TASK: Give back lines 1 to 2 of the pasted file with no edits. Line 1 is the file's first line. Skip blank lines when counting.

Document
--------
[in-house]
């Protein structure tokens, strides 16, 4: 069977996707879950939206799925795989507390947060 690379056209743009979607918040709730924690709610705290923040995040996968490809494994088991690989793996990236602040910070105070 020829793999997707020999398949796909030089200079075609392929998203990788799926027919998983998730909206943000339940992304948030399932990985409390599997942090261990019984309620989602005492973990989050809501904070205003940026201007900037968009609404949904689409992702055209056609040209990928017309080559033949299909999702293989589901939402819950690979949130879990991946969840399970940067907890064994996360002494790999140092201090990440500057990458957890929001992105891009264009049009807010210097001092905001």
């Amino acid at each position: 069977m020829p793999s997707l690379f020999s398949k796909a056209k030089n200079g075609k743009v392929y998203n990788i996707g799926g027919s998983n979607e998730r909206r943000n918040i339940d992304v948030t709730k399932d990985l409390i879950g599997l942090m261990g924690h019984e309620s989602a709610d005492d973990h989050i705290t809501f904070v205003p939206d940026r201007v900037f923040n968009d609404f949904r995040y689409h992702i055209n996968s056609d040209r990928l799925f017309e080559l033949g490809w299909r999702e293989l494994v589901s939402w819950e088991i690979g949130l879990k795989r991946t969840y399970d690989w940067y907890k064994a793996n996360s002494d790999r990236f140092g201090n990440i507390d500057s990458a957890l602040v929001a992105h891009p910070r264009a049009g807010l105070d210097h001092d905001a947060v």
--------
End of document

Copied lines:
[in-house]
């Protein structure tokens, strides 16, 4: 069977996707879950939206799925795989507390947060 690379056209743009979607918040709730924690709610705290923040995040996968490809494994088991690989793996990236602040910070105070 020829793999997707020999398949796909030089200079075609392929998203990788799926027919998983998730909206943000339940992304948030399932990985409390599997942090261990019984309620989602005492973990989050809501904070205003940026201007900037968009609404949904689409992702055209056609040209990928017309080559033949299909999702293989589901939402819950690979949130879990991946969840399970940067907890064994996360002494790999140092201090990440500057990458957890929001992105891009264009049009807010210097001092905001």